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review 2017-04-23 18:49
Cinder & Ella by Kelly Oram Review
Cinder & Ella - Kelly Oram

What would you do if your anonymous Internet best friend turned out to be Hollywood’s hottest celebrity?


Cinder458: Your blogaversary is coming up, right?
EllaTheRealHero: Do all those Hollywood friends of yours know you use words like blogaversary?
Cinder458: Of course not. I need your address. Got you a blogaversary present.


Cinder got me a gift?
My heart flipped.
Not that I was in love with my Internet best friend or anything. That would be utterly ridiculous. The boy was cocky and stubborn and argued with everything I said just to be infuriating. He also had lots of money, dated models—which meant he had to be hot—and was a closet book nerd.
Funny, rich, hot, confident, book lover. Definitely not my type. Nope. Not at all.



I
t’s been almost a year since eighteen-year-old Ella Rodriguez was in a car accident that left her crippled, scarred, and without a mother. After a very difficult recovery, she’s been uprooted across the country and forced into the custody of a father that abandoned her when she was a young child. If Ella wants to escape her father’s home and her awful new stepfamily, she must convince her doctors that she’s capable, both physically and emotionally, of living on her own. The problem is, she’s not ready yet. The only way she can think of to start healing is by reconnecting with the one person left in the world who’s ever meant anything to her—her anonymous Internet best friend, Cinder.

Hollywood sensation Brian Oliver has a reputation for being trouble. There’s major buzz around his performance in his upcoming film The Druid Prince, but his management team says he won’t make the transition from teen heartthrob to serious A-list actor unless he can prove he’s left his wild days behind and become a mature adult. In order to douse the flames on Brian’s bad-boy reputation, his management stages a fake engagement for him to his co-star Kaylee. Brian isn’t thrilled with the arrangement—or his fake fiancée—but decides he’ll suffer through it if it means he’ll get an Oscar nomination. Then a surprise email from an old Internet friend changes everything.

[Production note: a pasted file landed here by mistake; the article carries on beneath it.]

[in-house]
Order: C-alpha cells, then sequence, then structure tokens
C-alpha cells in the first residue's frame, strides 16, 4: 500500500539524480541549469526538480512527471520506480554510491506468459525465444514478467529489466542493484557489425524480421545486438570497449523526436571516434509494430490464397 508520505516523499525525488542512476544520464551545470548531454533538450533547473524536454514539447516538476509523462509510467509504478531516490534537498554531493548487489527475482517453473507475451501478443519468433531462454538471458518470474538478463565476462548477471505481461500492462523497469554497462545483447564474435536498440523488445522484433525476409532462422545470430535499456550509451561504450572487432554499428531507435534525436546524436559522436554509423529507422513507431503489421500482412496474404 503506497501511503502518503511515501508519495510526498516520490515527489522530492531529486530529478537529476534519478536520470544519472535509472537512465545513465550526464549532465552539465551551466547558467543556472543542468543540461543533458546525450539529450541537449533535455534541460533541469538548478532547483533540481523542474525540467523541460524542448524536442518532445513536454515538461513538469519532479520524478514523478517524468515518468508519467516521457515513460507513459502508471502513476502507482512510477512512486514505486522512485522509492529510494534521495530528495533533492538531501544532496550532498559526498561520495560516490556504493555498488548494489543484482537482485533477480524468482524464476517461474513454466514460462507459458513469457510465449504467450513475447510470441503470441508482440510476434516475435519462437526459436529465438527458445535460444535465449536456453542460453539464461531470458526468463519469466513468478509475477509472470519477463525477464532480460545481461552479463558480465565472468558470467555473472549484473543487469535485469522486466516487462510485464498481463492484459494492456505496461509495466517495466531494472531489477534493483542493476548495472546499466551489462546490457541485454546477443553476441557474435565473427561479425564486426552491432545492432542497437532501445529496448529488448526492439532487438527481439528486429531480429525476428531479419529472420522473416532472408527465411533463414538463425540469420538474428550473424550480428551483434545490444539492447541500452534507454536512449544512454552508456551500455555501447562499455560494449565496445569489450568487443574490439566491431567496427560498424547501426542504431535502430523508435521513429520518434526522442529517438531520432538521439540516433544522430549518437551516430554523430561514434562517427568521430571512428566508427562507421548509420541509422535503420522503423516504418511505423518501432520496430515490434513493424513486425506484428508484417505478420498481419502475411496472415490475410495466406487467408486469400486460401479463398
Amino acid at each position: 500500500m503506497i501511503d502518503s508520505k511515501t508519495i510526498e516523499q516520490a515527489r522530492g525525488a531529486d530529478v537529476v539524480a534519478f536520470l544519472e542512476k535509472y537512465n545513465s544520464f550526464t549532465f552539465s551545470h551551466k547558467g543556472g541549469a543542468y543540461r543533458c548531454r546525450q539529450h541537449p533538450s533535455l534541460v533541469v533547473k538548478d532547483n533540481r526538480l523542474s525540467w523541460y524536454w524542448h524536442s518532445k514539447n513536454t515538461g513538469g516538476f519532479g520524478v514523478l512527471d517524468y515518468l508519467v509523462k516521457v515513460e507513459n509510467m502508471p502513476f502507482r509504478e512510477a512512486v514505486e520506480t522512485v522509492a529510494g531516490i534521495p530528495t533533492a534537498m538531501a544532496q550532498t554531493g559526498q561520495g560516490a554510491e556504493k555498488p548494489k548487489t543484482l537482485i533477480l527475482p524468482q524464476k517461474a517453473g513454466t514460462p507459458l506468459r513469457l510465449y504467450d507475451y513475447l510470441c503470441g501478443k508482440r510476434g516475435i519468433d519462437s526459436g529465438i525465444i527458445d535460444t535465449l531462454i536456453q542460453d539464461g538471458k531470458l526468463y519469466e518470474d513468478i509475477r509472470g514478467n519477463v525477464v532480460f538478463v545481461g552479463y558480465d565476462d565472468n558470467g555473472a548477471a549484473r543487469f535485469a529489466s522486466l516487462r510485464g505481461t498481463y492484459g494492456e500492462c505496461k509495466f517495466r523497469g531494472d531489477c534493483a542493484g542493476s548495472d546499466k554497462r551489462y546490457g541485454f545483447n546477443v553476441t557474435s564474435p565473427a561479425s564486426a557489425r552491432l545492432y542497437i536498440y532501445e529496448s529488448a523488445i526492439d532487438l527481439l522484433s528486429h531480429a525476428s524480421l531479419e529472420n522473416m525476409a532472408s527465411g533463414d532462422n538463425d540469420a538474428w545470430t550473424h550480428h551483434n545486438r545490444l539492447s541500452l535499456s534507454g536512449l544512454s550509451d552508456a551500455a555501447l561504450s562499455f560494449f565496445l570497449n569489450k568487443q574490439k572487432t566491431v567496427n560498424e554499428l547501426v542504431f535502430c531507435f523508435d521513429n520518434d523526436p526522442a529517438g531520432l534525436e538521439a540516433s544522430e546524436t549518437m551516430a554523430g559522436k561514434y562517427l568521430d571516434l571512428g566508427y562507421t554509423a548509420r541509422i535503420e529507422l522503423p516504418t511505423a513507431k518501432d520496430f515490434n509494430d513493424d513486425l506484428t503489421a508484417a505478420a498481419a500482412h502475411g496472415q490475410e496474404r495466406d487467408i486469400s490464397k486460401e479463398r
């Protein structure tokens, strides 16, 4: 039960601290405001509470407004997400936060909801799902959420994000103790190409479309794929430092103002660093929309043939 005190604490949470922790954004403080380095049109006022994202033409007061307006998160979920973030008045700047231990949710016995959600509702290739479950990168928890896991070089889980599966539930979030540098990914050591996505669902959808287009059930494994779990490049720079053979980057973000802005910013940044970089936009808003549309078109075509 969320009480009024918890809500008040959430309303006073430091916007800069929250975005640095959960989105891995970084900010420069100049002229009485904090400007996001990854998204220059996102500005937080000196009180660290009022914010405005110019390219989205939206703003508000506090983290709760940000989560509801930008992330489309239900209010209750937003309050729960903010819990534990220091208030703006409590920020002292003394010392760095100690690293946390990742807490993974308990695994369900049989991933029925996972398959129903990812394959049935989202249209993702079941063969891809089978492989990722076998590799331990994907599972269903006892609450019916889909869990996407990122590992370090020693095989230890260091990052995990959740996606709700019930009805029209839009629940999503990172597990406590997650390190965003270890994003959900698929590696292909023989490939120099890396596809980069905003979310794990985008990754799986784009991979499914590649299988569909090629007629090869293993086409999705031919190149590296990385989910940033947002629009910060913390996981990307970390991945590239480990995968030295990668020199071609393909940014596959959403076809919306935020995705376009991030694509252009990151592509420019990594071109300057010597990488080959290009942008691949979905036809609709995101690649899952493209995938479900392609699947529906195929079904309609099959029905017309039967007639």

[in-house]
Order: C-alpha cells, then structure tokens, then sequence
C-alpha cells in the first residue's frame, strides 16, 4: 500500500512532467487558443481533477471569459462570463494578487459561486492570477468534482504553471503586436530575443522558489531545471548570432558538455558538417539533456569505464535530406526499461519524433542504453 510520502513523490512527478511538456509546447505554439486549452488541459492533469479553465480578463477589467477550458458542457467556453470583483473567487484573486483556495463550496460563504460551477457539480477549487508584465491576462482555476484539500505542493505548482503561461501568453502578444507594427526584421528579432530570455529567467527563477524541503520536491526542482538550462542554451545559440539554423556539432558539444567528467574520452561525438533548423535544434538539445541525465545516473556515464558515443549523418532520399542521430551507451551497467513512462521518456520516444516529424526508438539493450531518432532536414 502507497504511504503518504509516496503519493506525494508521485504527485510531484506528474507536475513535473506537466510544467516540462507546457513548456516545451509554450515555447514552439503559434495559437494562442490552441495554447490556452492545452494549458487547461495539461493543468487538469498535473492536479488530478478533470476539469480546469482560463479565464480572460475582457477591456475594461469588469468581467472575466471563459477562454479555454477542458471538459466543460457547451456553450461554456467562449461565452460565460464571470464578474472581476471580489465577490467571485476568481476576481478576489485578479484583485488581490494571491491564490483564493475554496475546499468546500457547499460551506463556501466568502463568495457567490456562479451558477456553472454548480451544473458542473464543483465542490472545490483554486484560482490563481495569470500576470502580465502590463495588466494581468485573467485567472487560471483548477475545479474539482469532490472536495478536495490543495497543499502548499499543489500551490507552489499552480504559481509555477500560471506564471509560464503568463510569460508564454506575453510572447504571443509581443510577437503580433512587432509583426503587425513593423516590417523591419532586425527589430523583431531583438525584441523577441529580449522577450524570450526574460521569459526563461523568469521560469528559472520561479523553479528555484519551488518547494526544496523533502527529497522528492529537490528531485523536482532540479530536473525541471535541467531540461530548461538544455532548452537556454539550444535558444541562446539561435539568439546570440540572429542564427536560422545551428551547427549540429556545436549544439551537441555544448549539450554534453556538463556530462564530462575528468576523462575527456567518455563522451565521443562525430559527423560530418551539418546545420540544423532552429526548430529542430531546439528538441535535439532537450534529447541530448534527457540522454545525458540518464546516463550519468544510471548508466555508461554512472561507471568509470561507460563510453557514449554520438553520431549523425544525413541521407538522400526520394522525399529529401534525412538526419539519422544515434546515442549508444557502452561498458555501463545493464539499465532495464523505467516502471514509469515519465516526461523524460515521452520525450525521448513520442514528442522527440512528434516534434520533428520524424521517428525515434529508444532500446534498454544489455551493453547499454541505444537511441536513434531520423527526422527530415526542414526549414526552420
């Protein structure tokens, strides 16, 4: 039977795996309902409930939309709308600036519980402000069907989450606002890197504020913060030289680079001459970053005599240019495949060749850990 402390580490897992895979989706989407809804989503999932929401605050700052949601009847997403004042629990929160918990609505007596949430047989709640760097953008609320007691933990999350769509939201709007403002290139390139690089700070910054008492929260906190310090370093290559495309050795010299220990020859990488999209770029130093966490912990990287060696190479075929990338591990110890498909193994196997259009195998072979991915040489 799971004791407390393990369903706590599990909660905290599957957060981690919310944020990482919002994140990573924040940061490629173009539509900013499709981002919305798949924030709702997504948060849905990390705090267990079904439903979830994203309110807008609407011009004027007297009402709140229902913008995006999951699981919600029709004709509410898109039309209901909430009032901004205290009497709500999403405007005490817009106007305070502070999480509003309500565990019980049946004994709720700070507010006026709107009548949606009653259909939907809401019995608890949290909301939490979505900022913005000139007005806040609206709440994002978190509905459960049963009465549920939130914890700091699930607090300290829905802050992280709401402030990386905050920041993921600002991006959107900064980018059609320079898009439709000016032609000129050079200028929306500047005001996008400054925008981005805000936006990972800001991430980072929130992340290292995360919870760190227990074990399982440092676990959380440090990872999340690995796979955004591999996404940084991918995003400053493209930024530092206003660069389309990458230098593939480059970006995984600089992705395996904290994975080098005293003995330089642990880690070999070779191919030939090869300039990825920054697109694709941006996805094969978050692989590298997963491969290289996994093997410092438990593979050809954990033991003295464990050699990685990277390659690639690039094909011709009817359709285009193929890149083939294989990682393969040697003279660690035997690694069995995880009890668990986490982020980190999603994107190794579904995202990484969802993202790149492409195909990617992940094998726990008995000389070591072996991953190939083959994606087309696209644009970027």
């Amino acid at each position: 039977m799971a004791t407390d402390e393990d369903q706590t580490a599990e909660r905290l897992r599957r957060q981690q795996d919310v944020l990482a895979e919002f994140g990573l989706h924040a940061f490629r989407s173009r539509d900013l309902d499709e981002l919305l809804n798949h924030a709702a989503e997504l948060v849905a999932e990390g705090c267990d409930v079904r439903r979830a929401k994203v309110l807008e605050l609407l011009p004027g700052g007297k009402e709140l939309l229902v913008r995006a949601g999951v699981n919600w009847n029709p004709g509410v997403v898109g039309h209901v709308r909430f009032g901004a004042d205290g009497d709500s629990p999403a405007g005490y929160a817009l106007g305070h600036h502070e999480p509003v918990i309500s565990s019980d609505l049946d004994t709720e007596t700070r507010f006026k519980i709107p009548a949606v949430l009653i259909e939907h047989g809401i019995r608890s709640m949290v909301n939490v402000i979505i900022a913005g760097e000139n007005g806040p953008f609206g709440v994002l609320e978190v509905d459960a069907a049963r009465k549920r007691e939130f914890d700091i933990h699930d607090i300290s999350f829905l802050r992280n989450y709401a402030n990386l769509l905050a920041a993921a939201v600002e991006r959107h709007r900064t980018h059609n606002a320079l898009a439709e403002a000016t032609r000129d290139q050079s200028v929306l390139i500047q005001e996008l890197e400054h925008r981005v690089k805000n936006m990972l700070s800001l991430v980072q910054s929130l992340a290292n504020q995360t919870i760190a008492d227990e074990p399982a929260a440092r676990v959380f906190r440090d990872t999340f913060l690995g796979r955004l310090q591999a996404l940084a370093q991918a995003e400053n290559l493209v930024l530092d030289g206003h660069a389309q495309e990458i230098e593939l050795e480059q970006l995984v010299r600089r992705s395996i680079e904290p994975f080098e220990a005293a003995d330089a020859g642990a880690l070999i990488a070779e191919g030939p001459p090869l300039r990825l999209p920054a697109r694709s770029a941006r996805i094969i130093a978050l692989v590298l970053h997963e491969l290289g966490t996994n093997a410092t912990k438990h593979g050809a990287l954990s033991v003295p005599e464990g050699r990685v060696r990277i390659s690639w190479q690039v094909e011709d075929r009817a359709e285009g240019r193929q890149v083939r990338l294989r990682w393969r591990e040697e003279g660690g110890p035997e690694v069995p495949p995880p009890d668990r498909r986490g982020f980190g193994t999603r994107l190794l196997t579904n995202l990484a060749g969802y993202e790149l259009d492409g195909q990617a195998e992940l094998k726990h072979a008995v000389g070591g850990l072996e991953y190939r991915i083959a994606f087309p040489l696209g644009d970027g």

Review

 

So, I love internet connection romances. I like romance that deal with fame. I like fairy tale retellings. This book sounded good to me.

 

It opened fine with the heroine. The hero ... not someone I would even like.

 

Then, every character gets oversimplified at first. This aspect of the book changes but I had to wait too long for the heroine to grow.

 

I never settled into this book and didn't enjoy being in the heads of the leads through the first person point of view.

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text 2017-04-22 18:04
Reading progress update: I've read 48 out of 352 pages.
Against the Paw - Diane Kelly

I've been having a little trouble with Booklikes this morning. Crossing my fingers that it doesn't get worse.

 

Anyway, this book. I'm iffy about it so far, for a few reasons.

 

- I'm not sure I like Megan. She has some annoying blind spots. I raised an eyebrow at a bit about traffic tickets (I don't think it's a stretch to think that a traffic ticket that has typos and other errors might be incorrect in other respects, but Megan feels otherwise). Also, one of her fellow cops is a disgusting sexist pig who is protected by the fact that he happens to be friends with the chief of police. Rather than be angry that this connection is what's protecting the slimeball, she's just disgusted with the slimeball and relieved that she wasn't fired when she tased him (!!!) for making particularly disgusting suggestive comments when they were partners.

 

- The author uses 3 POVs. First person for Megan, third person for the dog, and third person for the peeping tom. I'm worried about the potential for the dog POV to be too cutesy, but so far there hasn't been enough dog POV for that to be a problem. I have issues with Megan's POV, like I said, but think it's probably a good thing that her sections are in first person - I'd be more annoyed with some of her blind spots if they were present in third person narration. As for the "killer peeping tom" POV, I was not expecting that in a cozy mystery. :-/